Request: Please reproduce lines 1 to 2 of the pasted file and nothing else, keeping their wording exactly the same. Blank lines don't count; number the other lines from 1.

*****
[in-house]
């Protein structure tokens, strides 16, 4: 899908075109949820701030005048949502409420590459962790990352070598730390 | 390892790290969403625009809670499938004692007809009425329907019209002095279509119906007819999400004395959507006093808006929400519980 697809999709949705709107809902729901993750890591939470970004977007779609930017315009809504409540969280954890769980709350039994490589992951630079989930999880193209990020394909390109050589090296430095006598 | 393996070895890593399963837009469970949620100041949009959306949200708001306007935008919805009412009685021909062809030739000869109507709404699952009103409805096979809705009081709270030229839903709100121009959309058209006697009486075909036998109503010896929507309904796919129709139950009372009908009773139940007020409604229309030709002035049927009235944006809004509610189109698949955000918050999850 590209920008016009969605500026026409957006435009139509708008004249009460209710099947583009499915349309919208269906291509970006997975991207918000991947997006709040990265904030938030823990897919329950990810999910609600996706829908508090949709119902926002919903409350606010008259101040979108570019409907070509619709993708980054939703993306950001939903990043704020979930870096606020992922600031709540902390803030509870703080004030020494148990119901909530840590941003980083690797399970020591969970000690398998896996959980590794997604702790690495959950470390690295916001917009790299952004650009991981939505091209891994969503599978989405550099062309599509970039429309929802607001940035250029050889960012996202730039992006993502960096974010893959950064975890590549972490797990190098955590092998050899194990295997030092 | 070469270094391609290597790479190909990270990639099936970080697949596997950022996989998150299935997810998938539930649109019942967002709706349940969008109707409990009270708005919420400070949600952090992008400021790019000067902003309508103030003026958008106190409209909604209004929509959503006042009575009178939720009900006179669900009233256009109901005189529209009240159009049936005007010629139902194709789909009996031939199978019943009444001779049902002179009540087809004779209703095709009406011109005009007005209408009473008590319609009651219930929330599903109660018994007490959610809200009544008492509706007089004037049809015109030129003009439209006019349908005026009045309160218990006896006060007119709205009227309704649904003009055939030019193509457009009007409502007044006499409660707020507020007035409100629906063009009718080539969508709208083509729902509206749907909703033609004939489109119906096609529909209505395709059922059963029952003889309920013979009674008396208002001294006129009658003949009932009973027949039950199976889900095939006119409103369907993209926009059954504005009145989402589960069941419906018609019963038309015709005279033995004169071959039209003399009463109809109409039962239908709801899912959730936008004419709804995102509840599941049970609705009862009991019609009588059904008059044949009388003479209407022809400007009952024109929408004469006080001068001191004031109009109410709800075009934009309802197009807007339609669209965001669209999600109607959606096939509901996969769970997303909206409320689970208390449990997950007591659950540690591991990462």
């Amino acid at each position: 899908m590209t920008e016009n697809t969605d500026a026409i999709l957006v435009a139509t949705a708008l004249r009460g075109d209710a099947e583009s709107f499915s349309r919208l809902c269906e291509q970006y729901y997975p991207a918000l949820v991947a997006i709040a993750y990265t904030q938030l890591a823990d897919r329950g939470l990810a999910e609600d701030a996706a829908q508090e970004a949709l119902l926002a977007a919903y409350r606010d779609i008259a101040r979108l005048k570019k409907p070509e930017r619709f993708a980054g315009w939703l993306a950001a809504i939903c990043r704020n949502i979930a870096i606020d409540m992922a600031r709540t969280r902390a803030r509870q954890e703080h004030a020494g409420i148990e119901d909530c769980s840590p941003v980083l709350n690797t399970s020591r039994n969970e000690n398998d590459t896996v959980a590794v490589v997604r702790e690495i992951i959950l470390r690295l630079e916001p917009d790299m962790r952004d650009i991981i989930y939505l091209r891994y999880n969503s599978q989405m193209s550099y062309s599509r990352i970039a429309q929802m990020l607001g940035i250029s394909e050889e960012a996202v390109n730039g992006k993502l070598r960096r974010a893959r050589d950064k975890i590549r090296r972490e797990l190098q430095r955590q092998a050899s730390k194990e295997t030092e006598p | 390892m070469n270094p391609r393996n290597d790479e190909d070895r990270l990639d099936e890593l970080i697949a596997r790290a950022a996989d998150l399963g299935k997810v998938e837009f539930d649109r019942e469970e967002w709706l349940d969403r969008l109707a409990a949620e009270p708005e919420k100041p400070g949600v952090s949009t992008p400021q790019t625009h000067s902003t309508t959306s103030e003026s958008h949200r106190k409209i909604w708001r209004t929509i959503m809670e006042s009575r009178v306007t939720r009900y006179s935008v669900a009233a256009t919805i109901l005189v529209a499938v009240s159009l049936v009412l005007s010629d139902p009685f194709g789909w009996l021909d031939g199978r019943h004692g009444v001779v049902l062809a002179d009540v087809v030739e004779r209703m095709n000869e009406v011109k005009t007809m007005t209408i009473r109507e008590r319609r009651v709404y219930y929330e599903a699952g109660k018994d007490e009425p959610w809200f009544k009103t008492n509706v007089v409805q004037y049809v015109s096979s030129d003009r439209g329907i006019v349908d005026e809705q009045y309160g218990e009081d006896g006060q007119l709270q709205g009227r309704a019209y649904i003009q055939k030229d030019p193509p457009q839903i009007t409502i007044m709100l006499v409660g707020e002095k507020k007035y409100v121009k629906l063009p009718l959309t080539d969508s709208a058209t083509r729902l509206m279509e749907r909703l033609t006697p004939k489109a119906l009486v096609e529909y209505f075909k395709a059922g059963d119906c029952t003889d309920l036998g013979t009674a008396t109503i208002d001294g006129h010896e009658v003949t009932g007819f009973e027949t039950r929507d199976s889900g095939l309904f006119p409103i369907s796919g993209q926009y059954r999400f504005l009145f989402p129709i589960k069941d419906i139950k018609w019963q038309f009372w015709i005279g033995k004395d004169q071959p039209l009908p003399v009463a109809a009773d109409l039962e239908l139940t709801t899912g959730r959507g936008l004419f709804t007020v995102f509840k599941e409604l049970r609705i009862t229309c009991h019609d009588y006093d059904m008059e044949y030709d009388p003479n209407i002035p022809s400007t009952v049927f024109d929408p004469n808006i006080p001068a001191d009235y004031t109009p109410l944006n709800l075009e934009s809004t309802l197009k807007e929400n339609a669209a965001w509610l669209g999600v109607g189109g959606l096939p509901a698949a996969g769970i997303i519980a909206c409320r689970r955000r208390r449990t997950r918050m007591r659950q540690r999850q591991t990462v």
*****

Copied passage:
[in-house]
């Protein structure tokens, strides 16, 4: 899908075109949820701030005048949502409420590459962790990352070598730390 | 390892790290969403625009809670499938004692007809009425329907019209002095279509119906007819999400004395959507006093808006929400519980 697809999709949705709107809902729901993750890591939470970004977007779609930017315009809504409540969280954890769980709350039994490589992951630079989930999880193209990020394909390109050589090296430095006598 | 393996070895890593399963837009469970949620100041949009959306949200708001306007935008919805009412009685021909062809030739000869109507709404699952009103409805096979809705009081709270030229839903709100121009959309058209006697009486075909036998109503010896929507309904796919129709139950009372009908009773139940007020409604229309030709002035049927009235944006809004509610189109698949955000918050999850 590209920008016009969605500026026409957006435009139509708008004249009460209710099947583009499915349309919208269906291509970006997975991207918000991947997006709040990265904030938030823990897919329950990810999910609600996706829908508090949709119902926002919903409350606010008259101040979108570019409907070509619709993708980054939703993306950001939903990043704020979930870096606020992922600031709540902390803030509870703080004030020494148990119901909530840590941003980083690797399970020591969970000690398998896996959980590794997604702790690495959950470390690295916001917009790299952004650009991981939505091209891994969503599978989405550099062309599509970039429309929802607001940035250029050889960012996202730039992006993502960096974010893959950064975890590549972490797990190098955590092998050899194990295997030092 | 070469270094391609290597790479190909990270990639099936970080697949596997950022996989998150299935997810998938539930649109019942967002709706349940969008109707409990009270708005919420400070949600952090992008400021790019000067902003309508103030003026958008106190409209909604209004929509959503006042009575009178939720009900006179669900009233256009109901005189529209009240159009049936005007010629139902194709789909009996031939199978019943009444001779049902002179009540087809004779209703095709009406011109005009007005209408009473008590319609009651219930929330599903109660018994007490959610809200009544008492509706007089004037049809015109030129003009439209006019349908005026009045309160218990006896006060007119709205009227309704649904003009055939030019193509457009009007409502007044006499409660707020507020007035409100629906063009009718080539969508709208083509729902509206749907909703033609004939489109119906096609529909209505395709059922059963029952003889309920013979009674008396208002001294006129009658003949009932009973027949039950199976889900095939006119409103369907993209926009059954504005009145989402589960069941419906018609019963038309015709005279033995004169071959039209003399009463109809109409039962239908709801899912959730936008004419709804995102509840599941049970609705009862009991019609009588059904008059044949009388003479209407022809400007009952024109929408004469006080001068001191004031109009109410709800075009934009309802197009807007339609669209965001669209999600109607959606096939509901996969769970997303909206409320689970208390449990997950007591659950540690591991990462």